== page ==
Type 3: Sudden unexpected cardiac death with symptoms that suggest myocardial ischemia

Type 4: MI associated with percutaneous coronary intervention (Type 4a) or stent thrombosis (Type 4b)

Type 5: MI associated with cardiac surgery

Source: Thygesen et al. 2012

For the purposes of this review, we’ll focus on Type 1 MI (ST-segment elevation MI [STEMI]), which is caused by atherosclerotic plaque rupture, ulceration, fissure, or erosion leading to intraluminal thrombus formation and obstructed coronary blood flow. ST elevation on a 12-lead ECG and positive troponin blood chemistry indicate a medical emergency.

Although EDs are the first to receive patients with MI, some may occur after admission. Patients admitted to the acute care setting are most at risk of death. Every nurse should have a working knowledge of key MI assessments.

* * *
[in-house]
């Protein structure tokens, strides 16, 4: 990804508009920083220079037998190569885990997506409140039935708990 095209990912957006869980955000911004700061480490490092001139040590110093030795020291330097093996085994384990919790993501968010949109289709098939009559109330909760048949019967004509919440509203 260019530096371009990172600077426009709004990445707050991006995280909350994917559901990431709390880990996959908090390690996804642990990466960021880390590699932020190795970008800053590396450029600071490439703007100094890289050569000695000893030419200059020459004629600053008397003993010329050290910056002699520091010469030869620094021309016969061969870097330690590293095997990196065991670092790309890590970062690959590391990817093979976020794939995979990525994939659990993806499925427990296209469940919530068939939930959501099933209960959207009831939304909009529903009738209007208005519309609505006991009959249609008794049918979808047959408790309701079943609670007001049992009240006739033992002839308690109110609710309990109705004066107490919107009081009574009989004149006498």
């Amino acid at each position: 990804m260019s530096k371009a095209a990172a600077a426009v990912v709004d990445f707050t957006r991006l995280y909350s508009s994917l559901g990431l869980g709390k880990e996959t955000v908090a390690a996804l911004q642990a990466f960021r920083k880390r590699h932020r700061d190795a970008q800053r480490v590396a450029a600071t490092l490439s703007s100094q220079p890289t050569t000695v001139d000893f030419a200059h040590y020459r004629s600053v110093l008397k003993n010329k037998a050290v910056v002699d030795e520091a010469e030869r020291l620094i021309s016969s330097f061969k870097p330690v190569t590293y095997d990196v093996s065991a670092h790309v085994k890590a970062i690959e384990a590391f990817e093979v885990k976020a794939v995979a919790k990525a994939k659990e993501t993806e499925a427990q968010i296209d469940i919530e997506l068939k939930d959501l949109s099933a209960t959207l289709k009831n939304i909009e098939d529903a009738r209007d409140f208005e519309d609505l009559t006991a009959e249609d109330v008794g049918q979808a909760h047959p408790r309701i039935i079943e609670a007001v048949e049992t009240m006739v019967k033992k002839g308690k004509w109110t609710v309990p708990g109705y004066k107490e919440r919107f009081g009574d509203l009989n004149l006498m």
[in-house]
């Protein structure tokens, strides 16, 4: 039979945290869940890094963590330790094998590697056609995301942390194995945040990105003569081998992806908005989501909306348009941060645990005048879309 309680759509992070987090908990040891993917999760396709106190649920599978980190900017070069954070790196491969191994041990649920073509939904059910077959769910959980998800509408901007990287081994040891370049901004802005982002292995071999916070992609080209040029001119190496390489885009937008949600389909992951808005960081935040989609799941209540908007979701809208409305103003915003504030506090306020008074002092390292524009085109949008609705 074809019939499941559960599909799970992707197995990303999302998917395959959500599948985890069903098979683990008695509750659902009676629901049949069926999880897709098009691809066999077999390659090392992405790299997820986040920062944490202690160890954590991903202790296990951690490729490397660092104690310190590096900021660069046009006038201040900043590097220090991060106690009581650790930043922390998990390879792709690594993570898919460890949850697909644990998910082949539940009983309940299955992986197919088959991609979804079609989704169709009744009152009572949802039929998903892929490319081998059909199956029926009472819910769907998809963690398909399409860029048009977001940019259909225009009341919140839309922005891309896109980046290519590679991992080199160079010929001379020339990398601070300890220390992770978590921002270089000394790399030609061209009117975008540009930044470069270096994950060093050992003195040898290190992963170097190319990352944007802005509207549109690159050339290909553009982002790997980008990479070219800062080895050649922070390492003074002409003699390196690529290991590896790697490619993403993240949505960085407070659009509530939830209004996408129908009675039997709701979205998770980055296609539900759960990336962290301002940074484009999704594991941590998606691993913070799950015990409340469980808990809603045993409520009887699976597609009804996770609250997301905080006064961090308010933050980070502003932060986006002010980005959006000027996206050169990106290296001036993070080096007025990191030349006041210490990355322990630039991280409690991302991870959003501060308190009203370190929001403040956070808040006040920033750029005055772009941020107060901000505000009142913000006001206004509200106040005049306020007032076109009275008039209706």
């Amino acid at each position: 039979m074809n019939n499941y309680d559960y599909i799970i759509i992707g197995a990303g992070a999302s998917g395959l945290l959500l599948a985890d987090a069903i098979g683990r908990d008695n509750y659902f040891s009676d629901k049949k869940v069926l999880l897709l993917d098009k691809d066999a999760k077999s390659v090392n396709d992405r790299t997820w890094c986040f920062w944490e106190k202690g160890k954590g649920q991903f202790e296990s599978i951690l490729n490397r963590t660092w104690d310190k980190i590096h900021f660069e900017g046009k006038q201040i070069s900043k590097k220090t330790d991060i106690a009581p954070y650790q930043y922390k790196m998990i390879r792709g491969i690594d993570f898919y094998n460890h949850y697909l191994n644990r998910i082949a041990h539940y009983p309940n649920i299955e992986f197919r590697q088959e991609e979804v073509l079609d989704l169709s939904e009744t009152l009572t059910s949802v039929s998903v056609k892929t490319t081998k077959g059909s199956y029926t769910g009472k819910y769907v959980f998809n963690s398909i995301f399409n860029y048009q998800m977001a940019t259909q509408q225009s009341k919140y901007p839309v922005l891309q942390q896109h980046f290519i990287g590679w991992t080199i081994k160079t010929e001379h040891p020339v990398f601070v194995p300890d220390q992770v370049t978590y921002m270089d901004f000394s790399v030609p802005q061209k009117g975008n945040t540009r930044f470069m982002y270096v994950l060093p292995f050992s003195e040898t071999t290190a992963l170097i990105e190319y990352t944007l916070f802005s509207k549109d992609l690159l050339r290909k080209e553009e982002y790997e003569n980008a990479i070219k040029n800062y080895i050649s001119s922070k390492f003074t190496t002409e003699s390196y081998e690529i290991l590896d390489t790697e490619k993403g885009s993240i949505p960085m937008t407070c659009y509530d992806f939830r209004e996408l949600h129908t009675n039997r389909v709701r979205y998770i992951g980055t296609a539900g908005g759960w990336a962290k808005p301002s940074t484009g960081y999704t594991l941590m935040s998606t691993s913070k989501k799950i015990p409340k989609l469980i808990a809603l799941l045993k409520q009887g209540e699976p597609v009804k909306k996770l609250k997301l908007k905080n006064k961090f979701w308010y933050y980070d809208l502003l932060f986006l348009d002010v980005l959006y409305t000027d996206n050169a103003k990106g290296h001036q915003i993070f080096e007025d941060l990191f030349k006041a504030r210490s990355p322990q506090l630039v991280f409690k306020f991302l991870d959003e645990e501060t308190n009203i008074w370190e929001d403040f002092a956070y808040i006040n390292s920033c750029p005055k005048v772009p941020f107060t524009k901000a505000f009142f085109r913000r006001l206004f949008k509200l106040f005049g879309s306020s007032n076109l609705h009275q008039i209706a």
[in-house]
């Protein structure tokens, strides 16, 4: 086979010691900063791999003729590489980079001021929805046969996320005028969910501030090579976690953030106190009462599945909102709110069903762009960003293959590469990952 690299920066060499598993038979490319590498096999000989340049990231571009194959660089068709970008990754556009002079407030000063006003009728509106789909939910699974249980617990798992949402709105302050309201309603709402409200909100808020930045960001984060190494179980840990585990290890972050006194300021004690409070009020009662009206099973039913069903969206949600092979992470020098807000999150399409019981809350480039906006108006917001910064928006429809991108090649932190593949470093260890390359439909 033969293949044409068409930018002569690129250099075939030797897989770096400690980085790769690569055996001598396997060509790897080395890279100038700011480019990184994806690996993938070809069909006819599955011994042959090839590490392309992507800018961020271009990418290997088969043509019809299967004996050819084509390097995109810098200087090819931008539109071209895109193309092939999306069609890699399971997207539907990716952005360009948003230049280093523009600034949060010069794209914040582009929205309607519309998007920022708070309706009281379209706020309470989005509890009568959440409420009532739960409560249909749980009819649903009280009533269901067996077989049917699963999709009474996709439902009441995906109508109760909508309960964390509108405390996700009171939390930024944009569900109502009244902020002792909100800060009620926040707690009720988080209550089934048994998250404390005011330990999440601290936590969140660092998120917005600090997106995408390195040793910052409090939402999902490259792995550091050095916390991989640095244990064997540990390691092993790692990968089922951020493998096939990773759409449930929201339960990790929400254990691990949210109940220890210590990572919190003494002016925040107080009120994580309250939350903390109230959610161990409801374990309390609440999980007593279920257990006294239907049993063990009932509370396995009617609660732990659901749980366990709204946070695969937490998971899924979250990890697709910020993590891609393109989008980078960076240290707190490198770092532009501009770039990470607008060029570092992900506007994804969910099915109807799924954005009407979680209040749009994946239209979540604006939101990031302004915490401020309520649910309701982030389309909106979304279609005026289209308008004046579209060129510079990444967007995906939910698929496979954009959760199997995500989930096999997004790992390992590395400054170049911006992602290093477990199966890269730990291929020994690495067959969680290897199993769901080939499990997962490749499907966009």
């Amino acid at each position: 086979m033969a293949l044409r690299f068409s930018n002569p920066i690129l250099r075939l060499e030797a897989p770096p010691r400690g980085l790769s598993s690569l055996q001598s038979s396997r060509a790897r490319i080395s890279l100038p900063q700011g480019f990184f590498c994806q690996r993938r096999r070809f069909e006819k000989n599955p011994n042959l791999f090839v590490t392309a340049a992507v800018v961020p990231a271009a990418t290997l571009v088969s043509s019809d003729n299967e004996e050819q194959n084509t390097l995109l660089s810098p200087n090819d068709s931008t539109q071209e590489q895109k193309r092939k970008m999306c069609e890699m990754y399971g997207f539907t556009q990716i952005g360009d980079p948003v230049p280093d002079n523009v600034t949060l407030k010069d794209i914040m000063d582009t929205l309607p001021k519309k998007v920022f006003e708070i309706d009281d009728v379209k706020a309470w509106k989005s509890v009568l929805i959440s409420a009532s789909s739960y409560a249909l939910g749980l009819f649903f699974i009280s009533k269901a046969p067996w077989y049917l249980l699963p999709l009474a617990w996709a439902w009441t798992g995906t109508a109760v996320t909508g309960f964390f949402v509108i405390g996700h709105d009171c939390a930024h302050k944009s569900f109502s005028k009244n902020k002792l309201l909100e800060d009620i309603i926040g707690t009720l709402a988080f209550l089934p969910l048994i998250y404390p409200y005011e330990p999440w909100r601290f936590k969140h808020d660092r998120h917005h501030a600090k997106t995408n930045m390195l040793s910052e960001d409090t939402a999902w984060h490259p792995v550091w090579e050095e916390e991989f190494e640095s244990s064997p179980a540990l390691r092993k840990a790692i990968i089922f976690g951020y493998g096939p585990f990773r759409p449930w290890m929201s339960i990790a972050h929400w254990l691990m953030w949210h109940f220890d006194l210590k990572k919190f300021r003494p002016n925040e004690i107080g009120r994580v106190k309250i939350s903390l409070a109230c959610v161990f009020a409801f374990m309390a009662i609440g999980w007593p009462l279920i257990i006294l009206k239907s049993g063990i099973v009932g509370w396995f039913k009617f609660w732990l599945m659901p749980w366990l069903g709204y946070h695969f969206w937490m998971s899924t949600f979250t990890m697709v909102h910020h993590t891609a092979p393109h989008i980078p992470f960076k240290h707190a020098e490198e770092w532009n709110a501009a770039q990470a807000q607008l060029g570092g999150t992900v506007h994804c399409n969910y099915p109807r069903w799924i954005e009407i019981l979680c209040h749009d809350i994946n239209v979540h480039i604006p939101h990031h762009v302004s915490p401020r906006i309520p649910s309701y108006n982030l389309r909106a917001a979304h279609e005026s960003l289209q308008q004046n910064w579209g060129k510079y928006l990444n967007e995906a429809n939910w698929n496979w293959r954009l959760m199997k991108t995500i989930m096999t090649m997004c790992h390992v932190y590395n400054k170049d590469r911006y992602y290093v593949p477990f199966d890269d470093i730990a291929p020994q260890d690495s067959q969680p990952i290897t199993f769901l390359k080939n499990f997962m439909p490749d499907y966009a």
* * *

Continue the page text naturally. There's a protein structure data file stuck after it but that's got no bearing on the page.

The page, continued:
Pathophysiology and prevalence

According to the Centers for Disease Control and Prevention, coronary heart disease is the leading cause of death in the United States. After menopause, the rate of heart disease in women increases and rivals that of men. (See MI risk factors.)

MI risk factors

Some myocardial infarction (MI) risk factors can’t be changed, whereas others can.

Major risk factors that can’t be changed Major risk factors that can be modified, treated, or controlled Other factors that contribute to heart disease risk and that can be modified, treated, or controlled
Increasing age Smoking Stress
Gender High blood pressure Alcohol
Heredity (including race) High blood cholesterol Diet and nutrition
Physical inactivity
Obesity and overweight

Atherosclerosis frequently occurs in bifurcated arteries or areas of blood-flow turbulence. As plaque increases, the artery’s lumen narrows, and eventually results in ischemia, which prevents oxygenated blood from reaching the heart muscle, causing chest pain. Atherosclerotic plaque can rupture through the lumen of the artery. Exposed collagen and plaque activate platelets and the coagulation cascade, resulting in thrombus formation. Thrombi block blood flow and cause ACS.